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The NSWRL is pleased to announce the formation of the Hunter Junior Rugby League Association (JRLA) for the 2022 season following a unanimous vote by the Newcastle JRLA and Maitland and District JRLA to form one governing body for the region.

The move will make the Hunter JRLA the state’s second-largest catchment area behind Penrith, with a combined 6,656 participants (Newcastle JRLA 4,340 and Maitland and District JRLA 2,316) which could assist with resources, funding and sponsorship for the region.

It will only include Under 6s to Under 18s competitions with senior competitions to remain the same. The Hunter JRLA was officially passed unanimously at the Annual General Meetings of both associations on Wednesday night following an electronic voting process.

“The Hunter Junior Rugby League Association will unify the region and have a positive impact on the way competitions are administered here,” NSWRL Head of Football Robert Lowrie said.

“I want to thank the Newcastle JRLA, Maitland and District JRLA and all clubs for their overwhelming support as this is the best result for all participants in the region.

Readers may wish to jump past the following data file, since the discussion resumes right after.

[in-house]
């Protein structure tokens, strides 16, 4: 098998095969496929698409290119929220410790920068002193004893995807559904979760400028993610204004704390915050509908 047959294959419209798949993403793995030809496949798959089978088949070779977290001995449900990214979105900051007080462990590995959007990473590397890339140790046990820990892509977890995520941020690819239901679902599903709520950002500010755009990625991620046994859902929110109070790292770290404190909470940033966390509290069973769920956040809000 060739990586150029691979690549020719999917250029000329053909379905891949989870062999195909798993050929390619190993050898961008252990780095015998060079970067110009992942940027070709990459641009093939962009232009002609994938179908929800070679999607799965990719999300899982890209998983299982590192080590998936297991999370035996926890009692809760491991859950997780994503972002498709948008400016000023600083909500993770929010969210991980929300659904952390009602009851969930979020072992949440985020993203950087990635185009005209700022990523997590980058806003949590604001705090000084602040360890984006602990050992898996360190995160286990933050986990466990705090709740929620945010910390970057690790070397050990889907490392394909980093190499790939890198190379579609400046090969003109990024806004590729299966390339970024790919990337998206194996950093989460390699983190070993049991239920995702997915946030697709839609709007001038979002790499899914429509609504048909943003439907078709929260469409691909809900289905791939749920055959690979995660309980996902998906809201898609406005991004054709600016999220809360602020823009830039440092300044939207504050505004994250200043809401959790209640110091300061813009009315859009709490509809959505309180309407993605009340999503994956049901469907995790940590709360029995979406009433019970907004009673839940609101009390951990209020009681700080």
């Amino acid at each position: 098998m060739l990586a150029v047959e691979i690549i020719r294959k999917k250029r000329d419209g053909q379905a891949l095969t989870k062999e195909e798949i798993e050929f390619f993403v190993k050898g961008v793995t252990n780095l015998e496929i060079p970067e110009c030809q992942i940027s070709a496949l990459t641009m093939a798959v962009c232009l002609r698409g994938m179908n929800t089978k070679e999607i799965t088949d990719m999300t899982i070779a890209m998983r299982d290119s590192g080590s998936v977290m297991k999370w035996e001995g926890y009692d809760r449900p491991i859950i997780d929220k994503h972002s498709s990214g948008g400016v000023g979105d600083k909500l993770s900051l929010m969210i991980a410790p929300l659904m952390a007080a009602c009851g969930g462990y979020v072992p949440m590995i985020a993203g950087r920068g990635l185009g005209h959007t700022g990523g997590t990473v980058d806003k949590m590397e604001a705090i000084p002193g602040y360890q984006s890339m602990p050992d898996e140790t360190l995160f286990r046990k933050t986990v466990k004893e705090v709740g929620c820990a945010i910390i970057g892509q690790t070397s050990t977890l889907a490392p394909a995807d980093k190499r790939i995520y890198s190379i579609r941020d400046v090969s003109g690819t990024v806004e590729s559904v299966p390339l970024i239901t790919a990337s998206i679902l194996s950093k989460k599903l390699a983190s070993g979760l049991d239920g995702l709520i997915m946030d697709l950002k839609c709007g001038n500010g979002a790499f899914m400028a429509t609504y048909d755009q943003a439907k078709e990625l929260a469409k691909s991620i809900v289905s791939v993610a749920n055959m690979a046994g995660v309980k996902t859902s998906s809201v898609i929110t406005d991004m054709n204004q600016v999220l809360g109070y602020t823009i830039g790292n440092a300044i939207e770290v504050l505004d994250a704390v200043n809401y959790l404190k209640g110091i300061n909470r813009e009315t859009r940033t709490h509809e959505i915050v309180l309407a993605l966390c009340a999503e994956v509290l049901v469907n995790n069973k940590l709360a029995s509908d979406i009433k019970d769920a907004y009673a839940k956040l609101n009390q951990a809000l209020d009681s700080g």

“It will assist them with their Rugby League journey and give them every opportunity they deserve, whether that’s just playing for fun or pursuing a professional career.”

The Hunter JRLA falls in line with the NSWRL’s One State Strategic Plan, which created six new zones across the state to streamline governance and administration, further improve participation and competition opportunities, and local rules consistency and competition structures, and lower costs.

The Hunter Junior Rugby League Association, which will comprise 22 clubs from Newcastle JRLA and 10 clubs from Maitland and District JRLA, has also been backed by the NRL’s Newcastle Knights as it creates a clearer alignment between local competitions and elite pathways.

Both the Newcastle JRLA and Maitland and District JRLA will retain their identities through local junior development programs and squads with clubs remaining in the voting college of their current association.

All life members of the current associations will become life members of the Hunter JRLA with the committee structure to consist of two members each from the Newcastle JRLA and Maitland and District JRLA, two independent members and an independent chairman.

The initial members from Newcastle JRLA and Maitland and District JRLA will be made up from current committee members to ensure a smooth transition.

The Hunter Region has produced some of the greatest Rugby League talent the game has ever seen including Rugby League Immortals and True Blues Andrew Johns and Clive Churchill, and True Blues Eddie Lumsden, Les Johns and John Sattler.